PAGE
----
Remembering John F. Kennedy; for two years, a frequent visitor to Oregon

Remembering John F. Kennedy; for two years, a frequent visitor to Oregon

By Grant Schott from Portland, Oregon. Grant is a political activist and union organizer. Previously, he contributed "Remembering George McGovern".

During his one-thousand-day presidency, John F. Kennedy visited Oregon only once, on September 27, 1963 as part of his Western States conservation tour, when he gave a brief speech at the decommissioned naval facility at Tongue Point in Clatsop Co. However, from 1958 to May 1960, candidate Kennedy was a frequent Oregon visitor. As we remember President Kennedy 50 years later, most Oregonians might be surprised at the importance that Oregon played in his road to the white House.

Then one of only about 15 primary states - some non-binding- that had only recently gained popularity, Oregon’s 1959 legislature passed a then-unique law requiring nationally recognized candidates be placed on the ballot. Thus, active candidates JFK and Senator Hubert Humphrey were joined on the ballot by Sens. Stuart Symington and Lyndon Johnson, while Adlai Stevenson signed a non-candidate affidavit. A surprise entry was Oregon's Sen. Wayne Morse, his favorite-son status secured by supporters’ petitioning. Morse then decided to announce his candidacy officially in Dec. 1959, and also filed in Maryland.

State Senator Monroe Sweetland was an Oregon JFK organizer starting in May 1959 who once told me traveled the state and recruited county campaign chairs. Sweetland wrote, in 1964, an account of the Oregon campaign that was published in a 2000 Oregon Historical Society Quarterly.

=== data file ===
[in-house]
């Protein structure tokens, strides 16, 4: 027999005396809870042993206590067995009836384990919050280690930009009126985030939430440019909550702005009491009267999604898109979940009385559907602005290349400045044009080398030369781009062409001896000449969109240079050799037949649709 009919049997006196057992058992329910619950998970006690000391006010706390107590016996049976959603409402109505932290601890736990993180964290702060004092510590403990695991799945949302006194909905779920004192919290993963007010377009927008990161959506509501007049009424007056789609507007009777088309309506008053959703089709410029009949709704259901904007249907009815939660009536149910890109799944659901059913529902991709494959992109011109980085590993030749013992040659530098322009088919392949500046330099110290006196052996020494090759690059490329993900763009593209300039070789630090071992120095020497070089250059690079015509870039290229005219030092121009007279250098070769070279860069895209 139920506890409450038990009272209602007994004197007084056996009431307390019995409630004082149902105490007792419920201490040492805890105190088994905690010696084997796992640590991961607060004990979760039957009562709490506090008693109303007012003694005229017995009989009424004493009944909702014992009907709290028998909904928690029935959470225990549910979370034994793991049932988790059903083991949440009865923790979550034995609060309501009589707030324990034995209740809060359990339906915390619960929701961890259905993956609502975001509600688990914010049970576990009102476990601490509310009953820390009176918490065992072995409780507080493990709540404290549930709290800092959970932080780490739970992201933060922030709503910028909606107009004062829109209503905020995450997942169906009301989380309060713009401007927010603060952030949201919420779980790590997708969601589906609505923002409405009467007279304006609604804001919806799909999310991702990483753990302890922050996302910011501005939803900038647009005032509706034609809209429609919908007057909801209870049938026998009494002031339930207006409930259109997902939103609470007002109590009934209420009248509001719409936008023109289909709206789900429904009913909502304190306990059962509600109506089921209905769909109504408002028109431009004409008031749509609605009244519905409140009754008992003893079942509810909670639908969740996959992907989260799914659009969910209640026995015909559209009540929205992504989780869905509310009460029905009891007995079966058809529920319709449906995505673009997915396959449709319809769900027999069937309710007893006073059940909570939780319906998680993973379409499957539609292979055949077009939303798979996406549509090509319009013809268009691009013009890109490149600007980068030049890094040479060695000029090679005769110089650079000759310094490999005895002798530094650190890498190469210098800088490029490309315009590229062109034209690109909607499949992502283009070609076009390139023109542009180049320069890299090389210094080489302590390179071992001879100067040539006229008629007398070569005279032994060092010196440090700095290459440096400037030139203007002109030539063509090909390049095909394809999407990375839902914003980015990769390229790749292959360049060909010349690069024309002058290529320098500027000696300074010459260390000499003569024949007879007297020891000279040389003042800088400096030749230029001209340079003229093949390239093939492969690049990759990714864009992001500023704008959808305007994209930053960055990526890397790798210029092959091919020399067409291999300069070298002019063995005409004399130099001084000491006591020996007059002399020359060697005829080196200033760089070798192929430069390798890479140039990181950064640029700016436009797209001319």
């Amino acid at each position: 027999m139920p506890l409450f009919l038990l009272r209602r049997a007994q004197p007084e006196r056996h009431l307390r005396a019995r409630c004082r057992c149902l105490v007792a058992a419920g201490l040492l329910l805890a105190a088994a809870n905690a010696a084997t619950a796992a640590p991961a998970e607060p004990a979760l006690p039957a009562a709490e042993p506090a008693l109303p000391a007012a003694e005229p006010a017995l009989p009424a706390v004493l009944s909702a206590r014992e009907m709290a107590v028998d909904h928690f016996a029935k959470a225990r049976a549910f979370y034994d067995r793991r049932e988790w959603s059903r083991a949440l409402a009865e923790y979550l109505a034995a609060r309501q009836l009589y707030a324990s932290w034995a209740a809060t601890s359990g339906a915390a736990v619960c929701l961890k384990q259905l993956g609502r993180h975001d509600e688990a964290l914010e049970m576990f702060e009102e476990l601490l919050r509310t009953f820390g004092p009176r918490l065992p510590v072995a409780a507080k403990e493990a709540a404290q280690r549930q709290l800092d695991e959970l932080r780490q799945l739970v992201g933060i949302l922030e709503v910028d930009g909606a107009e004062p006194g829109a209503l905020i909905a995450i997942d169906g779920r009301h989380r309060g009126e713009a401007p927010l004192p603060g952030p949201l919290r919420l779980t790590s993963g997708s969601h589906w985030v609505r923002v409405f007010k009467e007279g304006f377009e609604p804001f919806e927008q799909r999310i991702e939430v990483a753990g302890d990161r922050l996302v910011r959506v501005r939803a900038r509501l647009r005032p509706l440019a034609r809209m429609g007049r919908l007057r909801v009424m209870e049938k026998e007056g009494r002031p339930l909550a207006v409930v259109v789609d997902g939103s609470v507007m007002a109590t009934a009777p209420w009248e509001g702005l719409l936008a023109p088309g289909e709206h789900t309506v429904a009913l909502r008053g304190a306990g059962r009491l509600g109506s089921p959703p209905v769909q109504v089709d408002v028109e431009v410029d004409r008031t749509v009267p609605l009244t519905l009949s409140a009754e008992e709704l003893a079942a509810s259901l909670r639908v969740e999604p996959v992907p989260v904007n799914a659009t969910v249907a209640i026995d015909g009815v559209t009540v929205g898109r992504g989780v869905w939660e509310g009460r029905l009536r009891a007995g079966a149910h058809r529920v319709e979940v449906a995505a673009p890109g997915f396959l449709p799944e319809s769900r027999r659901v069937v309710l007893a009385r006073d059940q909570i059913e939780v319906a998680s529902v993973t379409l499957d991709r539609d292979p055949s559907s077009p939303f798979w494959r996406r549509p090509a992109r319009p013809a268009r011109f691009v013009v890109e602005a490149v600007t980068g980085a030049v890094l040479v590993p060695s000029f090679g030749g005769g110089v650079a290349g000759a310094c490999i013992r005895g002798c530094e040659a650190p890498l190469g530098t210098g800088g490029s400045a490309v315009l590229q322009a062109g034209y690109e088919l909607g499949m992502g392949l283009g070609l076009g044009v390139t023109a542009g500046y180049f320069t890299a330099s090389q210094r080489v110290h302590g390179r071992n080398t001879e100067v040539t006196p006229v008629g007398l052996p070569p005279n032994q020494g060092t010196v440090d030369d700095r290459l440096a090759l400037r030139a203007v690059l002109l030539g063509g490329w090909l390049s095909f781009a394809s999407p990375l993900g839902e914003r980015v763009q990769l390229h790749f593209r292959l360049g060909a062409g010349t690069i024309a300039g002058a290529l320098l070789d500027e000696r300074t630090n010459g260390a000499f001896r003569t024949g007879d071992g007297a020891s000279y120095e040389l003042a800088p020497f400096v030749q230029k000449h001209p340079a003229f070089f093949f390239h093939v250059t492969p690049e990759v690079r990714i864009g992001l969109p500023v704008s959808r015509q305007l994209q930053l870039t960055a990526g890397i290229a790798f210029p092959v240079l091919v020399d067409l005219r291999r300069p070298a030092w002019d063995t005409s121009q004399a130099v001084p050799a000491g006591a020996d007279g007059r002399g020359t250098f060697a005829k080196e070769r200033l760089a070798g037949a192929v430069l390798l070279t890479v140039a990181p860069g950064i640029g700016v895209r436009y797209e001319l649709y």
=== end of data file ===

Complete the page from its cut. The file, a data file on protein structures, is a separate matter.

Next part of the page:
JFK’s early effort was coordinated first by Sylvia Nemer (later Davidson, who still lives in Portland) through late 1959, when Congresswoman Edith Green was named Oregon chair. Stan Weber was the Executive Secretary at JFK’s Portland headquarters, 723 S.W. Third Ave.

JFK entered seven primaries, starting with New Hampshire on March 8th and ending with Oregon on May 20th, although he was unopposed in NH, Nebraska, and Indiana. JFK’s key victories over Humphrey in Wisconsin and West Virginia have been well documented. Humphrey dropped out after W.V. on May 10th, but JFK still faced Morse in MD on May 17th- he won 70% - 13% - and three days later in in OR.

Although Morse’s challenge to JFK didn’t receive the same billing as Humphrey’s, JFK went all out to win Oregon. I once heard Morse’s manager, the late Orde Pinckney of Bend, claim that the JFK campaign spent more on a newspaper tabloid than Morse did in total. The money and momentum paid off, with JFK winning 51% to Morse’s 40%.

On the jump, a fairly complete itinerary of JFK’s visits to Oregon:




My thanks to the archivists at the JFK Library for pointing me in the right direction to their Oregon files.

Please share your direct memories of Senator Kennedy’s visits or stories from your parents or others.

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